It’s Thursday morning and the pathologist calls me with the biopsy results on my patient: cancer. Then comes my conundrum — when should I call her?
Three years ago, I would have called her without any hesitation and crossed that off my to-do list. I wouldn’t have wanted her to wait on pins and needles for the results. I would have wanted her to have a plan and start treatment right away. That’s what I would have wanted, but that was three years ago, and things have since changed.
Three years ago, on a Thursday morning, I had my first mammogram. It was routine, something to cross off my list. The results came back two hours later as suspicious. Five hours later, I was in breast radiology undergoing an ultrasound-guided biopsy. My friend, who happened to be the head of breast radiology, performed the procedure while another friend, the chief of breast surgery, examined me. They both reassured me that I would be okay.
For the rest of that day, I was in a haze. I couldn’t process what was going on. I tried to push it out of my head, but I couldn’t. Going unexpectedly from a routine exam to the possibility of cancer was too much for me to digest. I kept trying to convince myself that everything was going to be okay, that this was normal for a first-time mammogram on someone with fibrocystic breast changes.
The next day, I went to work and assisted my partner on a case. I kept looking at the clock, wondering when the results would come back. I was preoccupied with facing my mortality.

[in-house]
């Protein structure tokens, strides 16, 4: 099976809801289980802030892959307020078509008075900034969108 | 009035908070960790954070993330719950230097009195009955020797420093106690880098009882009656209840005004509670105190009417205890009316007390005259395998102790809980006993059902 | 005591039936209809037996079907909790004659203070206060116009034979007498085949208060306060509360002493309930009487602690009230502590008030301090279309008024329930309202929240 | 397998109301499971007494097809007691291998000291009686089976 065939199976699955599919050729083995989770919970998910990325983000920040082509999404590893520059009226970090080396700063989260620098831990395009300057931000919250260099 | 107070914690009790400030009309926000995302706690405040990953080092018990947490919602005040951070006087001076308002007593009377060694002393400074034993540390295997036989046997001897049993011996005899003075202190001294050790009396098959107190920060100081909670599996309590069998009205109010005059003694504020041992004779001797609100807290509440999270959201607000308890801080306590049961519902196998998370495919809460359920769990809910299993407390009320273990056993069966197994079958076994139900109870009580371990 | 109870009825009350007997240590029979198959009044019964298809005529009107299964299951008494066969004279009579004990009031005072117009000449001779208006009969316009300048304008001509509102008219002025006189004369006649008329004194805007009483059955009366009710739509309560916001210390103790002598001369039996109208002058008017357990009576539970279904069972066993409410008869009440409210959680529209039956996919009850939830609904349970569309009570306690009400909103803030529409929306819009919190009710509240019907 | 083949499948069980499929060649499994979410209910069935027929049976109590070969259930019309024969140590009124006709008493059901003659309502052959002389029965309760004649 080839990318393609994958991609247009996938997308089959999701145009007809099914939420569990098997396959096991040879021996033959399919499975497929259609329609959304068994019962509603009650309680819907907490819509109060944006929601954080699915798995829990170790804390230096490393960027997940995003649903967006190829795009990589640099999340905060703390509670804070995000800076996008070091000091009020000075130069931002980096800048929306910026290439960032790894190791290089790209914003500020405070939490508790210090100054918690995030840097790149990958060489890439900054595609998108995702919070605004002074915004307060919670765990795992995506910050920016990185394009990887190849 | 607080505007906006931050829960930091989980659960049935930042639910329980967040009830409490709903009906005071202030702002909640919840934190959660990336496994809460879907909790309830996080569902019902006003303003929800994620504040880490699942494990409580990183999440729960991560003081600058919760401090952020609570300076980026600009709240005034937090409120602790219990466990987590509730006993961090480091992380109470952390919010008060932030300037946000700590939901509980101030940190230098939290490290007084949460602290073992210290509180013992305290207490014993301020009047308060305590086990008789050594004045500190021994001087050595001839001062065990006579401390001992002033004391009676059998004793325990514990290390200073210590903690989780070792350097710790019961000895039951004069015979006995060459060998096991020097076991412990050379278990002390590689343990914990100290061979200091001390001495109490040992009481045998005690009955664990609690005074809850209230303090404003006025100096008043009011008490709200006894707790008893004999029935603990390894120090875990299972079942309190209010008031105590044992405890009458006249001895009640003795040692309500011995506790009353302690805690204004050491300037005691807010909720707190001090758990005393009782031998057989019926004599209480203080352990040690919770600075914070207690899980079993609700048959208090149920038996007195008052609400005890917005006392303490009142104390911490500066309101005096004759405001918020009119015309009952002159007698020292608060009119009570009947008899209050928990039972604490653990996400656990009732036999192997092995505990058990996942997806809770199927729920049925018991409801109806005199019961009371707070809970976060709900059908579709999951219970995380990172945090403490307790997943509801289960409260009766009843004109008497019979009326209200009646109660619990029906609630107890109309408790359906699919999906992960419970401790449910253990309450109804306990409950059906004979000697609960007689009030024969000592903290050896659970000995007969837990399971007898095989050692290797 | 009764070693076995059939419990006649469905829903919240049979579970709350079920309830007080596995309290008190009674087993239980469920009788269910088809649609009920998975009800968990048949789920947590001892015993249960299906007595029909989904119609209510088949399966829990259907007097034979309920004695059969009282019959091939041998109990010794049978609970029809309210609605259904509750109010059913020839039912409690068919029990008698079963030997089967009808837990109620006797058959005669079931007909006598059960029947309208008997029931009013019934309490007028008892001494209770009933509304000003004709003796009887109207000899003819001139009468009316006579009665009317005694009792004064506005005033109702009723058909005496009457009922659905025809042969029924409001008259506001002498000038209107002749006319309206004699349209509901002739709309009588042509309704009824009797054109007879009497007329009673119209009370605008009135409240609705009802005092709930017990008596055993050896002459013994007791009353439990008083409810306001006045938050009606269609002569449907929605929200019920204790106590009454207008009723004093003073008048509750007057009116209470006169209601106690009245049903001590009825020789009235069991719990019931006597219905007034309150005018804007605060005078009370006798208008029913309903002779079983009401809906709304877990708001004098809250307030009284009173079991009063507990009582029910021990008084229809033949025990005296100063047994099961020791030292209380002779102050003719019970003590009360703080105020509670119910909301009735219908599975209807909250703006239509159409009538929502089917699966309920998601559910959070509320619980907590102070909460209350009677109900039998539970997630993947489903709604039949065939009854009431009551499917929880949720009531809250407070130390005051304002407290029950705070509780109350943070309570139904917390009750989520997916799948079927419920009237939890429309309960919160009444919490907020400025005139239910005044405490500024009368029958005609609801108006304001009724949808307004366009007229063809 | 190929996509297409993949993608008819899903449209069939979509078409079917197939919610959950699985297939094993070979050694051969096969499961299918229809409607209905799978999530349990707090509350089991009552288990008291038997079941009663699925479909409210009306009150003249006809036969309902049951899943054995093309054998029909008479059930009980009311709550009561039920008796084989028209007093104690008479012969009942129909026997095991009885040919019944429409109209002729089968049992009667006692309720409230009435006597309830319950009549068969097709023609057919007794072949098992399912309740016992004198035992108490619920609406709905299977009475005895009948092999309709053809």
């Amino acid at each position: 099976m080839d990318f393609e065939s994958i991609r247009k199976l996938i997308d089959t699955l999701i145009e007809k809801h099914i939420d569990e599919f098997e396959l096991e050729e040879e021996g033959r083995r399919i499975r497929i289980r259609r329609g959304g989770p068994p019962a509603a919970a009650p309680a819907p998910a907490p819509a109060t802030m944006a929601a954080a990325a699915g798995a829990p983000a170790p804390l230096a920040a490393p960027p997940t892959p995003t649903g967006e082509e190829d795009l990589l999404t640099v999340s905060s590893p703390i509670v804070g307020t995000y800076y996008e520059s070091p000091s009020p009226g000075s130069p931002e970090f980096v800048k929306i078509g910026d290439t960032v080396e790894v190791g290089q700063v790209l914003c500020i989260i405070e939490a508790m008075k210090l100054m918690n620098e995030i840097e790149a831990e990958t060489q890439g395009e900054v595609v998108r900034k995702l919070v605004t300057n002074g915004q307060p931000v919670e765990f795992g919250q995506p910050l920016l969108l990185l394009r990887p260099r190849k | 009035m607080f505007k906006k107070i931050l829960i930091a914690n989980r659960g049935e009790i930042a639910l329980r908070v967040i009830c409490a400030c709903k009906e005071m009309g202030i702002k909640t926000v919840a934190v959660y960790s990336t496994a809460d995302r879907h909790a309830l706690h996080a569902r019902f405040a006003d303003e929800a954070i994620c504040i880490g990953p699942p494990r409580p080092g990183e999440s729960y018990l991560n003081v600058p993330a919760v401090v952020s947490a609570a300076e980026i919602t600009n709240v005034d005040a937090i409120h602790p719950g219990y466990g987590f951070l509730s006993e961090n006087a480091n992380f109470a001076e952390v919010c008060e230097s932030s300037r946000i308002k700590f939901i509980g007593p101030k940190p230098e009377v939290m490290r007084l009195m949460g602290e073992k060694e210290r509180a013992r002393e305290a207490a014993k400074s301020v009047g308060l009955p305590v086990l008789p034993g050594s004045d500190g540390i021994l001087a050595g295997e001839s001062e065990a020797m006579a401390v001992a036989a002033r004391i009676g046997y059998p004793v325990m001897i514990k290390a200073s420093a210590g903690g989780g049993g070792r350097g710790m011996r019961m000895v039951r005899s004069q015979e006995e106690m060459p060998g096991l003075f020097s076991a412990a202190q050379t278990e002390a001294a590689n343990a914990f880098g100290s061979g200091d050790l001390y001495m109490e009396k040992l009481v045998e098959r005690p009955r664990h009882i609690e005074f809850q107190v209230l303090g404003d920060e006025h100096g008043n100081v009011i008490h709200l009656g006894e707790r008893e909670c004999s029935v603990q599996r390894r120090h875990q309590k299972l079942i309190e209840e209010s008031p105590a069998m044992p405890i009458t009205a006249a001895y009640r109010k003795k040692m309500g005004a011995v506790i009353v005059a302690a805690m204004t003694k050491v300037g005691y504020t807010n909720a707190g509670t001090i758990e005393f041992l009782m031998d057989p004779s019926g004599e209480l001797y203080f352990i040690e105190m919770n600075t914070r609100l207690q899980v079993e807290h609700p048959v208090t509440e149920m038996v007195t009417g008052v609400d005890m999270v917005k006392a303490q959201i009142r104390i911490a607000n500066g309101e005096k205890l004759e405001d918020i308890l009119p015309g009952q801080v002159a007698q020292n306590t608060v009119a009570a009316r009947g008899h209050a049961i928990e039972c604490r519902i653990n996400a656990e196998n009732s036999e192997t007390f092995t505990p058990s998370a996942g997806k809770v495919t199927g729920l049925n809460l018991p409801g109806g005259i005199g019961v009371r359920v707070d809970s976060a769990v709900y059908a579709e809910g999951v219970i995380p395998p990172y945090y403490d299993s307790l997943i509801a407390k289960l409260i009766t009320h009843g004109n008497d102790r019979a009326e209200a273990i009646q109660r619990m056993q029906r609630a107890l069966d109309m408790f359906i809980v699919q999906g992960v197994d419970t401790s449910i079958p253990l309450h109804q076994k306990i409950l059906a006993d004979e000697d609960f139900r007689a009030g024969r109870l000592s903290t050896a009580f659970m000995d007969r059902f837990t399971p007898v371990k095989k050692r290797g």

My friends — the surgeon and the radiologist — called me at 10 a.m. on a Friday, which was 26 hours after my mammogram, and told me that I had breast cancer. I felt everything in my life fall apart like a house of cards. And to be honest, I don’t remember the rest of the conversation. I cried uncontrollably and left the OR. I found myself in the locker room surrounded by friends, but I felt so alone, so afraid, so helpless. I could not get a hold of my family, and I just needed someone to take care of me as my soul crawled into the fetal position.
Driving home alone was one of the dumbest decisions I have ever made. I could barely see the road through my tears. I was not paying attention to the drive as I focused on the fact that I could die.
I spent the rest of the weekend sobbing uncontrollably while getting an MRI and preparing for my oncology appointment the following Monday. I cursed myself, regretting that I got the mammogram in the first place; I felt it was an egregious decision.
There is something to be said about ignorance being bliss. If I knew that Thursday was the last day I officially didn’t know I had cancer, I would have done more to appreciate that day.
How has this changed me as a surgeon? Now, I prefer not to call my patients with their results. I don’t want them to be alone when they get their diagnoses and then drive home by themselves. I want them to be mentally and emotionally prepared to receive the news.
What did I do with my patient? I called her on Monday. I wanted her to have one more weekend where she was cancer-free, where she did not have to think about chemotherapy, fertility, and her own mortality. When I saw her on Wednesday, she was still shell-shocked. Her face reflected a myriad of emotions, including fear, anger, sorrow, regret, and pain. I recognized that look because that was the same look I had three years ago.
Sharon Ben-Or, M.D. is a thoracic surgeon from Baltimore. I enjoy hiking, cooking, and yoga.
Illustration by April Brust